Along with its diverse selection of food stands, the Farmers Market is filled with sweet shops of every description. As a man with a sweet tooth the size of an eclair, I've eagerly exposed myself to all of their wares as part of my quest to master the Market.
Littlejohn's old-fashioned candy shop should have a warning posted in its window: "Once you eat our toffee, you may never be able to eat any other toffee again." Littlejohn's toffee is so good that it has absolutely ruined me for other toffee, the only exception being See's. LJ's toffee is a sweet, buttery smooth, crunchy concoction that doesn't stick in your teeth. Coated with the traditional chocolate and nuts, it's the butter that comes through the most, and who doesn't love butter? This stuff is one of the most addictive foods I've eaten. No matter how much I buy, I never seem to make it through a sitting with any left.
The peanut brittle, a related species, is also excellent and I love the chocolate and caramel coated homemade marshmallows. Littlejohn's is a true LA treasure that shouldn't be missed.
Owned by Thee's Bakery, the Country Market, located in the middle of the FM, bakes up cookies, cinnamon buns, apple dumplings and other baked treats, but their true calling is funnel cakes. These cakes are to fairground funnel cakes what a high end molten chocolate cake is to a Hostess Cupcake, a creature so vastly superior that it does not appear to be of the same species. The funnels are handmade with great care and topped with a mix of homemade fruit topping (no canned glop here) and fresh whipped cream. The cake is perfectly fried, crunchy on the outside, chewy within. This was a new try for me but it immediately bolted into a regular stop. The best funnel cakes I've ever tasted, bar none. It's like the fair, but so much better.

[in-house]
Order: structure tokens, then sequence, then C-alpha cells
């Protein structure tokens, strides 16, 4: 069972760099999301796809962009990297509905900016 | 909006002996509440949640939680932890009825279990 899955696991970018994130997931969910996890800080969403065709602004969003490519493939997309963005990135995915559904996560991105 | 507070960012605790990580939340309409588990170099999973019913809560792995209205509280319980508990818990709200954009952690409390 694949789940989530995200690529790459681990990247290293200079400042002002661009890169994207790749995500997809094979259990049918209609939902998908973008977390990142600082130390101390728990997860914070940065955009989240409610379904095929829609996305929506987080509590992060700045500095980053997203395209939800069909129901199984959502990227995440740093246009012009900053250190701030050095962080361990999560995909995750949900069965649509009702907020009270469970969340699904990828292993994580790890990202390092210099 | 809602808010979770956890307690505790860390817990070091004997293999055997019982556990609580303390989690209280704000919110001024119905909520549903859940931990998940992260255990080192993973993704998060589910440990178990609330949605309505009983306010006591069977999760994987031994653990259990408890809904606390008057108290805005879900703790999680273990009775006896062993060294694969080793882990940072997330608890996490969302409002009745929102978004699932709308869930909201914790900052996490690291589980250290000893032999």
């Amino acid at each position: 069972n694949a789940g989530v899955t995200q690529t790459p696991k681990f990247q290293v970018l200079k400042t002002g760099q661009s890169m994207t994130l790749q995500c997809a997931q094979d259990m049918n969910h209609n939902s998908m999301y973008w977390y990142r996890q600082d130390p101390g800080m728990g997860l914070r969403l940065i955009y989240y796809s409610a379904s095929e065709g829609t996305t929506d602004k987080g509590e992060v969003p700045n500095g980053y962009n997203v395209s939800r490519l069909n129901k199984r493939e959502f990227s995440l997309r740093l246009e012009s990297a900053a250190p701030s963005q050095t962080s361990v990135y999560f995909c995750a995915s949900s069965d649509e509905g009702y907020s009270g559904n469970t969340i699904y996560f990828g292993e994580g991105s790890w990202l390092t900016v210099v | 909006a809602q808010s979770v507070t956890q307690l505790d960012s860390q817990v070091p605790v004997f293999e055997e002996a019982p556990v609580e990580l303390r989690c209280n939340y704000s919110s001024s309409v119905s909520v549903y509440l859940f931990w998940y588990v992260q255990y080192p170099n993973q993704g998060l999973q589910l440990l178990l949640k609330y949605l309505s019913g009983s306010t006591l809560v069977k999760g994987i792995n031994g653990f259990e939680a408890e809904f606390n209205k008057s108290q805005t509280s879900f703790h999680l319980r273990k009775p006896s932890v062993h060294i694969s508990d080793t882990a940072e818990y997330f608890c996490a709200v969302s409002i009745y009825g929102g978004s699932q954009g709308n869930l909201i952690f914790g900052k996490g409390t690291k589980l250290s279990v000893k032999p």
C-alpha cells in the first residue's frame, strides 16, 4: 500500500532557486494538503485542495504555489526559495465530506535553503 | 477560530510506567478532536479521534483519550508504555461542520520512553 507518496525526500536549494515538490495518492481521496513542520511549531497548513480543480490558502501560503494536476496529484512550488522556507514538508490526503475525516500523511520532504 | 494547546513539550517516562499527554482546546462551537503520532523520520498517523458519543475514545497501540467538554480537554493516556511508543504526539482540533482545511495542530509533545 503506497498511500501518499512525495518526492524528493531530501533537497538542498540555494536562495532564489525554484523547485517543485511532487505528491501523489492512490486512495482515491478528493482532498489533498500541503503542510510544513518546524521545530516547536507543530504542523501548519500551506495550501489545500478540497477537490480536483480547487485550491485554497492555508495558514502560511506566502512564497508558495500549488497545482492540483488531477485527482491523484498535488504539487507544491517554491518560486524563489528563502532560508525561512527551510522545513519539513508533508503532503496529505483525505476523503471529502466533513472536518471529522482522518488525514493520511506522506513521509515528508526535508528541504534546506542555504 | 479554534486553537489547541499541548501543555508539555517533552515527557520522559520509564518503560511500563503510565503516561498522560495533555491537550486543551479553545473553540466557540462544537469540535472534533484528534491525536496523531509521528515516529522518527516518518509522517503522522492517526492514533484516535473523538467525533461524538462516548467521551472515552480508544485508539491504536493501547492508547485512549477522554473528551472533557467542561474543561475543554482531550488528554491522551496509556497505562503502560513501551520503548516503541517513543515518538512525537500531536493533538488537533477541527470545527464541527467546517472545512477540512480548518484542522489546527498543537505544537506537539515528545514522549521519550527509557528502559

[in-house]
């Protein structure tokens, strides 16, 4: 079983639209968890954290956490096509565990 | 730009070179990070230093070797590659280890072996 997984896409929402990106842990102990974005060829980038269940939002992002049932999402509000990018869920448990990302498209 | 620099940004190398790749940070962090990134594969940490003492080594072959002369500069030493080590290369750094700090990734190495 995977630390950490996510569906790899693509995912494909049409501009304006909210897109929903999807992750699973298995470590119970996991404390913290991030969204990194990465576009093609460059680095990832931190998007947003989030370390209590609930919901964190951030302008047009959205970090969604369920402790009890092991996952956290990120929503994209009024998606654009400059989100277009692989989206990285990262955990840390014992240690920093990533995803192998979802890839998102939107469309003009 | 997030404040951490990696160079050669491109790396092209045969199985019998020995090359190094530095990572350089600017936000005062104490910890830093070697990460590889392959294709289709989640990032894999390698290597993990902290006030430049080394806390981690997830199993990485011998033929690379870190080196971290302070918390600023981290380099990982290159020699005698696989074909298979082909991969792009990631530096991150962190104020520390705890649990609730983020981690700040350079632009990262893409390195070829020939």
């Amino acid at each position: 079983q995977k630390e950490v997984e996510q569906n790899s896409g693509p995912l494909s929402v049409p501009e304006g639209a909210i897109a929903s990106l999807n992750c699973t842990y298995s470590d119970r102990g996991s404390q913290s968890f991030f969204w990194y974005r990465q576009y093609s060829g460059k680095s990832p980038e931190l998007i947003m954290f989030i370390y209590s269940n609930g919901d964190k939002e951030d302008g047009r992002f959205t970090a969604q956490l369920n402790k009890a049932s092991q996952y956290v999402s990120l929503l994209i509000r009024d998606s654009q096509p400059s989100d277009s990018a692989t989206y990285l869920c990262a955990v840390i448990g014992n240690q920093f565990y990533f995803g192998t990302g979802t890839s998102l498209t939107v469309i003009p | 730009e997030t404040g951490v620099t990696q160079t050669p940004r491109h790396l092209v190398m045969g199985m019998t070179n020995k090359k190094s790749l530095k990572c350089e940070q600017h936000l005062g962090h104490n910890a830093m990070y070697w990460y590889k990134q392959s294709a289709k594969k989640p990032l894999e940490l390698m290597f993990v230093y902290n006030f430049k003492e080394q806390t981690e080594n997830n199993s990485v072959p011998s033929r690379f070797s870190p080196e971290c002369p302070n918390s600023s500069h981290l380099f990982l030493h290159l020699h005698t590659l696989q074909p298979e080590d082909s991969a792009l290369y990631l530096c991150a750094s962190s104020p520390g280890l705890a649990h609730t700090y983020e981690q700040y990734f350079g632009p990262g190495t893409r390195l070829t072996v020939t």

Bob's Coffee and Doughnuts
In my Doughnut Roundup last Spring, I named Bob's as the best cake doughnut in town...get a caker glazed, with powdered sugar or even plain. They also do the best apple fritter in town and have excellent glazed doughnuts as well.
Thee's Continental Bakery
Thee's offers good croissants, cookies and sweets. I'm a particular fan of their tres leches cup, a parfait spin on the traditional Latin American "three milks" cake (though I wish they'd leave out the cherry pie filling glop). I also like their marzipan logs and little chocolate mousse filled Florentine cookies. I would pass on their cakes though, which tend to be dry and uninteresting.
Bennett's Ice Cream
Competent homemade ice cream. If you have an ice cream hankering, it will suffice, but nothing to write home about here.
Gill’s Old Fashioned Ice Cream
The best thing about Gill's is their old-fashioned soft serve, which you can get dipped in chocolate. If you are ever craving Dairy Queen or the old Fosters' Freeze, this may be your best bet. For hand scooped ice cream, go to Bennett's, Gill's no longer makes their own ice cream, but uses Dreyer's and Thrifty, which are no great shakes (excuse the pun).
Everything looks great, but that's about the only redeeming quality of this little bake shop.
The Bread Bin
Eastern European pastries...too much dough, not enough flavor, and I'm not a fan of their bread either.
Ultimate Nut and Candy
Does the world really need 15 varieties of flavored popcorn? I'm inclined to say no. Even the traditional caramel and butter toffee corn here is overly candy-coated in a way that uncomfortably sticks to your teeth. The other candies are just so-so.
A small selection of unexceptional pastries.
Honorable Mention: Magee’s House Of Nuts
Technically, I suppose, Magee's isn't a sweet shop, it's a...nut house, but I have to mention this house of nuts and homemade nut butters. The main attraction for me is the peanut butter machine, displayed for all to see as it churns fresh peanut butter. There is something hypnotic about the way it slowly and monotonously swirls; round and round it rotates with such smooth, fluid motion making me fall into a peanut butter induced hypnosis. I could stare at this thing for hours...it's like peanut perfection.
The PB itself is good with a strong peanut flavor, bordering on sweet...but, as advertised, it's just peanuts, and it needs salt...after all, who wants to eat unsalted peanuts?
Next week: We begin the Third Tier of Farmers Market eateries